Is that Meerkat named after El Reg's Google-baiting, scourge-of-Metro journalist who likes Windows Phone?
Thinking about it, no-one's ever seen them both at the same time. Enquiring minds would like to know...
I think you'll find that the familiar face in question is Alexandr Orlov. Yes, this episode is going to be subtitled 'Meerkats in Spaaaaaace!'. Will have great success with meerkat toys! Simples!
Is making memory of Jar Jar much more popular.
Remember, you heard it here first.
Re: Sounds a lot like those...there is an outside chance you could use a self checkout
I think one of the early problems was the supermarkets' databases (rather than the machines). Having worked for a large retailer I know that the buying teams didn't enter all the information from the suppliers into the product database. They only put in the stuff we used at the time.
So when EU regulations on packaging disposal and recycling came in, we had no data - and I rather suspect just made the figures up. Then paid a company to 'off-set' our recycling target.
In the same way, I'd imagine their databases were inaccurate on product weight. Which is why you heard so many bellowed "unexpected item in bagging area". They probably had the net weight, rather than the weight including packaging. Or just mistypes / missing data. I'm pretty sure I remember one particular product I buy regularly, that never worked. So it's a better explanation than different machines, on different days not liking it.
Re: Once again...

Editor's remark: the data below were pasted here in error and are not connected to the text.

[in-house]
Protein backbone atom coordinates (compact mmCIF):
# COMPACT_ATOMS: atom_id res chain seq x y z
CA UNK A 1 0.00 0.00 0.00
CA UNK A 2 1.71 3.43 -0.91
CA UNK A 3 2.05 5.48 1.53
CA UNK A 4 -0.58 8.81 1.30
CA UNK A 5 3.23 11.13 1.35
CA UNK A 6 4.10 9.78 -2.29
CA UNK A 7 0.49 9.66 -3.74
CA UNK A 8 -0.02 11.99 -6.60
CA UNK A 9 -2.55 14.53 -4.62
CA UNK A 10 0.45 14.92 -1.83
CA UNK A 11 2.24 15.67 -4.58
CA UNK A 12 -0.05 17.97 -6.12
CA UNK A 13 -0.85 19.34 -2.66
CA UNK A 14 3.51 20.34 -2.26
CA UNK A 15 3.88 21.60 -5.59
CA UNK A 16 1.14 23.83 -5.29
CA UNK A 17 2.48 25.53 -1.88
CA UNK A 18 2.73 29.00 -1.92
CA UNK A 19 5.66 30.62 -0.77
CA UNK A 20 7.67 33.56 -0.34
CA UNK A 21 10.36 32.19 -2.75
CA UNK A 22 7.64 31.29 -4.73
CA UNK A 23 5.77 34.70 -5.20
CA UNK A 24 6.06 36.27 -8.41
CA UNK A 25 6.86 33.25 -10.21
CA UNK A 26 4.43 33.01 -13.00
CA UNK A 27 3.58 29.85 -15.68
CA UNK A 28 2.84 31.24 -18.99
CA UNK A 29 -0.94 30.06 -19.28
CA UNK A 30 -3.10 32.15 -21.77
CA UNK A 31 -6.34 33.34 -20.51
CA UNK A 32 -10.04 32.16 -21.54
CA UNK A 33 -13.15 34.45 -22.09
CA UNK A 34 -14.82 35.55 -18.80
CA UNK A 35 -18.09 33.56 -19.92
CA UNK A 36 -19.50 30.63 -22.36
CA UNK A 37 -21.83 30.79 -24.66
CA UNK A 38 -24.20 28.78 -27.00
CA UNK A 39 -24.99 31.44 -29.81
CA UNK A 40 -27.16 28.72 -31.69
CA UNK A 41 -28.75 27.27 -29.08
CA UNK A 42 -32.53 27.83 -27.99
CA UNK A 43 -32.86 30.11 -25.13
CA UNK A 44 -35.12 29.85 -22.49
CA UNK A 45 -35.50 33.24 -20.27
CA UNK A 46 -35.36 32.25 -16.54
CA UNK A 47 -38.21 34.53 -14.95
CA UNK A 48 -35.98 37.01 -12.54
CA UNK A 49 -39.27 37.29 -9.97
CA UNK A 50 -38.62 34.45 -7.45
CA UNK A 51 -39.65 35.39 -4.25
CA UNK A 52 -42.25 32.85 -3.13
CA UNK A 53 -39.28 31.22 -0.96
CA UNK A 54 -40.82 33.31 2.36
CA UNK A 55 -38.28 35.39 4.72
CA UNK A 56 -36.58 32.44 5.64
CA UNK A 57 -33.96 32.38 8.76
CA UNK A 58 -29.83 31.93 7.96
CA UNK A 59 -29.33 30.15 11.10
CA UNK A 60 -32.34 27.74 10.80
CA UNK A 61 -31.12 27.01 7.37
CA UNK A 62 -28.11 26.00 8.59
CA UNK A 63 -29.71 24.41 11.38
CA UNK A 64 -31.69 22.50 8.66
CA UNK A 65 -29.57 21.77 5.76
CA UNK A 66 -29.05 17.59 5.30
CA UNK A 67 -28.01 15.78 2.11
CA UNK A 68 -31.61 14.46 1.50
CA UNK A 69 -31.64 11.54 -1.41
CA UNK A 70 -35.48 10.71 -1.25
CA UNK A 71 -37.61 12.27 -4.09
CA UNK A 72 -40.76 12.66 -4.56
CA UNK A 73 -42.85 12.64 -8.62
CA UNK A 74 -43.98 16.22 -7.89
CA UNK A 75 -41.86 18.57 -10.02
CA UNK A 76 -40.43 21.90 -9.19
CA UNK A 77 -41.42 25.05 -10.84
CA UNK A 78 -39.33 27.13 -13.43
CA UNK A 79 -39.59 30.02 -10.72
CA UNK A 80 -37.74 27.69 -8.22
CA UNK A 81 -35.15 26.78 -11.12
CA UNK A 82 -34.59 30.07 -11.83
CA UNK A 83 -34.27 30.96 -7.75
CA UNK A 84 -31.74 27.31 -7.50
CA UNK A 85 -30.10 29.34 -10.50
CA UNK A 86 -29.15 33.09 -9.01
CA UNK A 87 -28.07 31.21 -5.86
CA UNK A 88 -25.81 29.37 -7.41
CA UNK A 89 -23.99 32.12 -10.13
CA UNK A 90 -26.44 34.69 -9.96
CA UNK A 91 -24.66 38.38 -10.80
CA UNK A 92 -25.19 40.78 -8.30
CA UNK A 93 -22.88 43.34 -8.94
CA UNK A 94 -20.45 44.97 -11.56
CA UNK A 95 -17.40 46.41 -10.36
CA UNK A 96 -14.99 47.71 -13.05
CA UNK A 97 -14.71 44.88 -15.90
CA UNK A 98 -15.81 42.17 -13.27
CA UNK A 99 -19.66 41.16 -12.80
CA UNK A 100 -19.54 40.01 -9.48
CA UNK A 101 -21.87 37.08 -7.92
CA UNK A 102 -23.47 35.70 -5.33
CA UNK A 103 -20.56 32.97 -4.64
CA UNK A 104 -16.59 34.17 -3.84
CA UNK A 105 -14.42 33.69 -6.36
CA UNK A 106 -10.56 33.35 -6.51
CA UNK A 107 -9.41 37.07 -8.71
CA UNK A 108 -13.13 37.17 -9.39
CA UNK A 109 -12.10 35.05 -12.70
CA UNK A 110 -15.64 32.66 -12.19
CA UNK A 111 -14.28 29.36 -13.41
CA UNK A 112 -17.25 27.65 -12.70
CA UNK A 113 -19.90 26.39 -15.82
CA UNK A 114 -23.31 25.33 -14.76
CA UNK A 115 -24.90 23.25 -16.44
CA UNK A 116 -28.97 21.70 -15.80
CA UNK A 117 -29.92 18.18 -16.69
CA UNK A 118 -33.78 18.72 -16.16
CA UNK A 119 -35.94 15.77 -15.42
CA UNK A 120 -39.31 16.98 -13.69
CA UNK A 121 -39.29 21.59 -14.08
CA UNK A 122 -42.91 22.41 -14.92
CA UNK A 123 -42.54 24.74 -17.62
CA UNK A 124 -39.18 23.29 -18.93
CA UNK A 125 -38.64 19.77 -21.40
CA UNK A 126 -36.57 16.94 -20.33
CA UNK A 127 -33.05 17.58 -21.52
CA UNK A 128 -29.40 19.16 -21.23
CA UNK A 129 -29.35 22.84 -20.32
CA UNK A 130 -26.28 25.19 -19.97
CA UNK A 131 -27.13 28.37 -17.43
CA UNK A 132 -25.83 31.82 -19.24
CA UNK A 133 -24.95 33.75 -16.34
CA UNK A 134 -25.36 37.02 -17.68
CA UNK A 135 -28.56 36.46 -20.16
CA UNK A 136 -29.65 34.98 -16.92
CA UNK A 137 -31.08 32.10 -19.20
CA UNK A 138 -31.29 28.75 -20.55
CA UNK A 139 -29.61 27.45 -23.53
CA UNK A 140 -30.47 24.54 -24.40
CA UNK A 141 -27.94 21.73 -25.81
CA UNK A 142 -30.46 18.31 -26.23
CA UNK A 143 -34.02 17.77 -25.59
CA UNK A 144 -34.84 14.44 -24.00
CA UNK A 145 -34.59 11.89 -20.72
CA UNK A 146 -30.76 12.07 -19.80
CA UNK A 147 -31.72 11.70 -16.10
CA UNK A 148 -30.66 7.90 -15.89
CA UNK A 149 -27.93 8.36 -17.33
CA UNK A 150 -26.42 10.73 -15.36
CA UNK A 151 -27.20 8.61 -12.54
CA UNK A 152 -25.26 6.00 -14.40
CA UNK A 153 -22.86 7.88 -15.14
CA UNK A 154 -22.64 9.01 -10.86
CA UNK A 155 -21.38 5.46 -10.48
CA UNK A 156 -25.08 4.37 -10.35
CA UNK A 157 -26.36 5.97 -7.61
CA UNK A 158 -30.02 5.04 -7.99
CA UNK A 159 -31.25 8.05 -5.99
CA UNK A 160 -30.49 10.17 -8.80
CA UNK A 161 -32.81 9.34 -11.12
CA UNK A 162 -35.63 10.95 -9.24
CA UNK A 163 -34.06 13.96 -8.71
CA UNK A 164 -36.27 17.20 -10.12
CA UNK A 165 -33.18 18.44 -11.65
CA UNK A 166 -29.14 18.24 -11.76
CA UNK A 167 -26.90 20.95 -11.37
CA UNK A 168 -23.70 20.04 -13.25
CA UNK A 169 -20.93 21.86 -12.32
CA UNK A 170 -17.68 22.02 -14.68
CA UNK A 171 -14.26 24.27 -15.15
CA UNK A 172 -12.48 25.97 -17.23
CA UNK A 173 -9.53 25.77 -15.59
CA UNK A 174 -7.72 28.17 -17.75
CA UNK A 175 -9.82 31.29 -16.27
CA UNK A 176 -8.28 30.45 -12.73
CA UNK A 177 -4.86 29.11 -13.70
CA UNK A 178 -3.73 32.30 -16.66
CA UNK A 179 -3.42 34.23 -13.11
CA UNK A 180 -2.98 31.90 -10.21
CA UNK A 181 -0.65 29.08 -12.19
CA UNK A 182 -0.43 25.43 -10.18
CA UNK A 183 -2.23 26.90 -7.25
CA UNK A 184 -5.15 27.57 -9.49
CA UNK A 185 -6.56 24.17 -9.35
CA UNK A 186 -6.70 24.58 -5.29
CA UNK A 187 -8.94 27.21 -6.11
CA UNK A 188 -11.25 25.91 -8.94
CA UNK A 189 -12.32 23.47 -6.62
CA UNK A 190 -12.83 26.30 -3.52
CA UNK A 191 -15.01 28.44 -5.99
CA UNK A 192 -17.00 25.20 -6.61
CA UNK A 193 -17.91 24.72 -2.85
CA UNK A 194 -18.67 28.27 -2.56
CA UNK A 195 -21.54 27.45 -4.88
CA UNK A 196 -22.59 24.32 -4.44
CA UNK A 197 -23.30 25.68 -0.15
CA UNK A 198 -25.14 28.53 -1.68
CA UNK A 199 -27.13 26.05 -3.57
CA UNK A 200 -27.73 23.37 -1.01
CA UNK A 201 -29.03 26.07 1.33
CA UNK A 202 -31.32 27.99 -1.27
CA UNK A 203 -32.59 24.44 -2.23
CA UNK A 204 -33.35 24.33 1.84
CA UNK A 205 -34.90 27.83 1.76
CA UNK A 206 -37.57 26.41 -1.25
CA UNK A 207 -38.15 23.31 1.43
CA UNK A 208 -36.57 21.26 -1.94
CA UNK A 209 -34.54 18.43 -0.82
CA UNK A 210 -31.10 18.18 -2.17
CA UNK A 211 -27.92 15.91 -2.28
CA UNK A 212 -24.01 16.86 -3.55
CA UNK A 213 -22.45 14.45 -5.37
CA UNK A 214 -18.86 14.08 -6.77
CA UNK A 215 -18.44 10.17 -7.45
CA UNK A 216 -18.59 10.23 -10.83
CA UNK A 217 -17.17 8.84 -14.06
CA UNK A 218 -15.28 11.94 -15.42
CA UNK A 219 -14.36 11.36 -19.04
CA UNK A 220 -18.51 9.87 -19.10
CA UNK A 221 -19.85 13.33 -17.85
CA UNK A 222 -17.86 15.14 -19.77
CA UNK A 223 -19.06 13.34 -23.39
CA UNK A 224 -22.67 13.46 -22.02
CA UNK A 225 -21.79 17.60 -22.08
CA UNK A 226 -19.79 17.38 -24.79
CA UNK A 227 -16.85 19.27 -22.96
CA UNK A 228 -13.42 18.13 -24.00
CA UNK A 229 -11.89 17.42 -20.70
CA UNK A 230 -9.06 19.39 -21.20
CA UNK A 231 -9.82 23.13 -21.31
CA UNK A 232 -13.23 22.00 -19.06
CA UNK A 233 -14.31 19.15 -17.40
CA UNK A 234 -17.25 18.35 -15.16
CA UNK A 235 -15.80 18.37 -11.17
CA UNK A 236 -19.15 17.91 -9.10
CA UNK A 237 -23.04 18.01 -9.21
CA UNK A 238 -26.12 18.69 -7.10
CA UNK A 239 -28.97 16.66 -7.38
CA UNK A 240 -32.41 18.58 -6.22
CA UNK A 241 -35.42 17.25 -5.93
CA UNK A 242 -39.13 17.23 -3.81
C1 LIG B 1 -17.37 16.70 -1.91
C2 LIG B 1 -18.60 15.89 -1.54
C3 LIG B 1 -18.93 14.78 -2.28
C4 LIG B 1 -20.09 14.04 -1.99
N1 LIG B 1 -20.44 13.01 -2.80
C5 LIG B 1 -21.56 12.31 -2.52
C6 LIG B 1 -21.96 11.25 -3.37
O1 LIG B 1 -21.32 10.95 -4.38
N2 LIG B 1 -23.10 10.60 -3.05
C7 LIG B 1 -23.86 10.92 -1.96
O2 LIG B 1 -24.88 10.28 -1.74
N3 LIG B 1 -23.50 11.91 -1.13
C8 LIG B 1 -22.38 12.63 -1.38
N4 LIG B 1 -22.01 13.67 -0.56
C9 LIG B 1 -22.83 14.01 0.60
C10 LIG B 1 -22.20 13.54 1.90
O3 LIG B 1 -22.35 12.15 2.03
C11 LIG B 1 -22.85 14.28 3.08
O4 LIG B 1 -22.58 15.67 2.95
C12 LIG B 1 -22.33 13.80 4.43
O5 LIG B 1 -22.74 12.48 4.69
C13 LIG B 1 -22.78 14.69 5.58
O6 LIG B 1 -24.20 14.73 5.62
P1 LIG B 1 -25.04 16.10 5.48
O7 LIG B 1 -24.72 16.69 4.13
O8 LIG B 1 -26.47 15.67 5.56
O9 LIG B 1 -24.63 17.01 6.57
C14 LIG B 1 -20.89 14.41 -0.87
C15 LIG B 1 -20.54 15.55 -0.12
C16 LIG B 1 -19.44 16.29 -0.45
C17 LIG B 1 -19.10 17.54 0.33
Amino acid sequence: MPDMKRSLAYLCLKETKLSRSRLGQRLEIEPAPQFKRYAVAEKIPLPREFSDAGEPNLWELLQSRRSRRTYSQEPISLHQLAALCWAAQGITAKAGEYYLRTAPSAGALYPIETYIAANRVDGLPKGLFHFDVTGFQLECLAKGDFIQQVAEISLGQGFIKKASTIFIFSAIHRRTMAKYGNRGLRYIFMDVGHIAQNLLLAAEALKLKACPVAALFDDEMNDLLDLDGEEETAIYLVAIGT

That's OK. We'll rename it to noughts and kisses.
[sadly we don't appear to have a vomit icon]
So the conclusion is that if you frustrate people, they become unfriendly
Well it's as good an explanation of the player-culture in EVE Online as I can think of...
Anyone want to invest in my
Bitcoin ISK banking system?
Actually I suppose it's not. Because one of the nicest things about EVE was cooperating with a group to overcome the difficulties of the game. The universe can be a cruel place.
I predict that this sensor will be very useful, and will tell us exactly when the iWatch is due to be released. When it stops receiving all UV data, because hell has frozen over, then-and-only-then will Apple sell a watch.
I suspect they'll be selling a 32K, curved, OLEP, 3d, 100" diamond-encrusted telly first...
Re: A question
t just worked so I didn't investigate whether it back ground installed Zune.
Nah. I think MS Killed Zune with Win Pho 8. It may even have been as early as 7.5. The Zune player and Sync software looked like something that had been coded in Flash by a monkey with a really bad hangover, and a hatred of users.
They junked it, and just pinged files across with USB - as they should have done originally.
Re: A question
Thanks. I guess I'll have to wander into a shop and have a play with one soon. I don't give my poor iPod long to live. And you don't get much onto an 8GB iPhone.